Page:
IT'S 11.30am on a sunny Wednesday morning in Queanbeyan, Nigerian-born John Okonkwo is standing on the street, proudly posing with two Australian flags and smiles at the camera.
Click, click and suddenly out of nowhere a voice from a passing car spits out "Get out of my country!".
Despite this very public display of racism and the venomous words shouted out just seconds ago, Mr Okonkwo gently reminds this reporter to include the words 'God bless Australia' in the article.
It's a disappointing end to an interview where Mr Okonkwo has described Australians as "welcoming", "friendly" and "lovely".
Mr Okonkwo is being interviewed as one of the record 65 local residents to be given citizenship during Queanbeyan's Australia Day festivities on Saturday. The 35-year-old said he was excited upon receiving his letter informing him of his citizenship status.
"[Citizenship] is like a dream come true because it says 'welcome', we accept you as a person and you have 100 per cent freedom to express whatever you feel to the government and community," he said. "If you don't have the freedom to express yourself, I feel you can't offer your best to the government."
Arriving in Australia three years ago, Mr Okonkwo first settled in Sydney but said it was "too crowded, too busy" and ventured down to Queanbeyan where the pace of life suits him just fine.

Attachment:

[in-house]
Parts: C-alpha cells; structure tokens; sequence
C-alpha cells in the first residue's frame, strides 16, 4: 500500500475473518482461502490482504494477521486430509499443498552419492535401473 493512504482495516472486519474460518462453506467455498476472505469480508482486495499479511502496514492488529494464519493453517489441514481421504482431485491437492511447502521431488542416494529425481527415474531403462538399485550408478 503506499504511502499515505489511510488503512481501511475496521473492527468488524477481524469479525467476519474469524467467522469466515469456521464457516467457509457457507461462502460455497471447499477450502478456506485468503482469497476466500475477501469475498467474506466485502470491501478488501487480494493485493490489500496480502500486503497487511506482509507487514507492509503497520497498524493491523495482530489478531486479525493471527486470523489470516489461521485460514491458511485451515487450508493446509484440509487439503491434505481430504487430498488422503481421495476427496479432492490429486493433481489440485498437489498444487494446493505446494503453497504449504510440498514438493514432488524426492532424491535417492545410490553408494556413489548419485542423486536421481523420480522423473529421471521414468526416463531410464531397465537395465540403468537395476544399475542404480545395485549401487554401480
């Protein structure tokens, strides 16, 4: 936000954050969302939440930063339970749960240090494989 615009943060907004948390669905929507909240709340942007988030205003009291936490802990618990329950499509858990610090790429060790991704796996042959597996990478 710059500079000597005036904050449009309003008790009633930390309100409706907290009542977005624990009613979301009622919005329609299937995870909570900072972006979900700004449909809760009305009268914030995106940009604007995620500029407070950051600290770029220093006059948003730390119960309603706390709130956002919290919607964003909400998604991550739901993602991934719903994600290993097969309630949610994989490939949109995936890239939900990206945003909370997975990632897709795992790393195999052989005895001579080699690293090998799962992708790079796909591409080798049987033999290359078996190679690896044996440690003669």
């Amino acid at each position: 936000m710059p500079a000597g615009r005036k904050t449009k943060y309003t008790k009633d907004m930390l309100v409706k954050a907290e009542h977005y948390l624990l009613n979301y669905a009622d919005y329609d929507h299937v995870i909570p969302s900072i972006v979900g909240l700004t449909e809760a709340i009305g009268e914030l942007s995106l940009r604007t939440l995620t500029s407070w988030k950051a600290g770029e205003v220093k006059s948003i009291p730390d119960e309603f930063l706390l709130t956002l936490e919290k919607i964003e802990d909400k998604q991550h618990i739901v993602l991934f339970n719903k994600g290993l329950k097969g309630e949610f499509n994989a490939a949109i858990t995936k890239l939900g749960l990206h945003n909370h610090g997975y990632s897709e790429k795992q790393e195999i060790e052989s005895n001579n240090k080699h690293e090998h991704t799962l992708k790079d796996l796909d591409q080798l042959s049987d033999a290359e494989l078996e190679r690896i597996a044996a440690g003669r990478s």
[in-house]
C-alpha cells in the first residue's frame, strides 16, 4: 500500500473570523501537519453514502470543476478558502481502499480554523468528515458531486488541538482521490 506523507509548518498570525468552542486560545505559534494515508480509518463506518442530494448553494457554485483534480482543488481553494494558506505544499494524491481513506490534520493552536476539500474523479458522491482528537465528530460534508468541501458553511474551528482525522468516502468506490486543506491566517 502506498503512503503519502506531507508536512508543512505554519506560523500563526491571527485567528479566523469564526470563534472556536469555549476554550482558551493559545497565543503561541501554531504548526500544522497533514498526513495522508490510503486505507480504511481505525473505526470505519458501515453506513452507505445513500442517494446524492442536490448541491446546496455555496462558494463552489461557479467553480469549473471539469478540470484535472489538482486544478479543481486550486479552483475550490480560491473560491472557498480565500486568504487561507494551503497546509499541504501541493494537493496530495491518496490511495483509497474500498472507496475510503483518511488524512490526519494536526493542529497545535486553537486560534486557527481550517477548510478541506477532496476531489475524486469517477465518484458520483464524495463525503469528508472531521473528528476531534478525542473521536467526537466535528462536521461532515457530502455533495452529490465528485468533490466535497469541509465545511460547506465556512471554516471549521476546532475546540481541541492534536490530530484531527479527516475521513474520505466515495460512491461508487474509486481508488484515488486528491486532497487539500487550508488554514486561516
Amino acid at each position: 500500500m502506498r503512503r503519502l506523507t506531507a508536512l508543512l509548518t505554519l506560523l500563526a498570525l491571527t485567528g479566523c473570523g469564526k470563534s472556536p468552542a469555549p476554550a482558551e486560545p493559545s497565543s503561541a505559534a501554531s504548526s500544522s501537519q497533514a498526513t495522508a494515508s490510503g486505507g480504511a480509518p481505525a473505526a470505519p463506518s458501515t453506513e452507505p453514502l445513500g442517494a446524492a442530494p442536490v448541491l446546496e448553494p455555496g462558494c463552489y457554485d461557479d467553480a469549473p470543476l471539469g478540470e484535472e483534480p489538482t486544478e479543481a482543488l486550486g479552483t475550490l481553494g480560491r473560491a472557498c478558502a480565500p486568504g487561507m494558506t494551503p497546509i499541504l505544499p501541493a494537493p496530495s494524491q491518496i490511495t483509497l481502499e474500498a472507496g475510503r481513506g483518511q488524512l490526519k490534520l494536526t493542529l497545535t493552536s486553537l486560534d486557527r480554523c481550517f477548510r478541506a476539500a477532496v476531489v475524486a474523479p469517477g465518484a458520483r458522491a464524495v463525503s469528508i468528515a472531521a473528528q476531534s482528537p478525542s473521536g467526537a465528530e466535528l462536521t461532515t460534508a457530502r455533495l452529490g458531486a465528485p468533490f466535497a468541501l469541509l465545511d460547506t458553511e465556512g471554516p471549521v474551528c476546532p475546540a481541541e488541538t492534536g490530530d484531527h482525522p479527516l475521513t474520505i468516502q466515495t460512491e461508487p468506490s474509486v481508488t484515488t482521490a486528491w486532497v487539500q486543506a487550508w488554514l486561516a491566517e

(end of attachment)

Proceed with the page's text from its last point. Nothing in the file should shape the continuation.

"The countryside reminds me of back home, the people are lovely and friendly and I felt very welcome when I first came here," he said."[In Australia] I love the variety of food, I love a barbecue and the Australian wine. I love working in the bush.
"The weather is very confusing though. It can be very hot and very cold, 40 degrees one day and minus 10 the next."
Mr Okonkwo has really made Queanbeyan his home. When he isn't working as an assistant in nursing at Uniting Care and Able Australia, he fills his time visiting the local gym, doing a few laps at the Queanbeyan Aquatic Centre and borrowing books at Queanbeyan Library.
He even has a membership to the Queanbeyan Leagues Club.Once a week he enjoys a kick with a Nigerian soccer team across the border."We meet people from other countries, play with other countries from Europe, Africa and Australian teams too," he said.
"After soccer we crack jokes, visit each other, try to make the place home you know."
For Mr Okonkwo, Australia represents a place where his aspirations are within reach.
"The people are lovely and friendly and it's a multi-national country," he said. "You have the freedom to express who you are and what you want to do. You can achieve whatever goals and dreams you have in life here and you are given the support to do that."
And Mr Okonkwo's dream?
"I hope to be able to study and complete my degree to become a project manager and set up an NGO. There are too many people dying in silence, in trauma..I think when you are fortunate you must also help others."
God bless, John.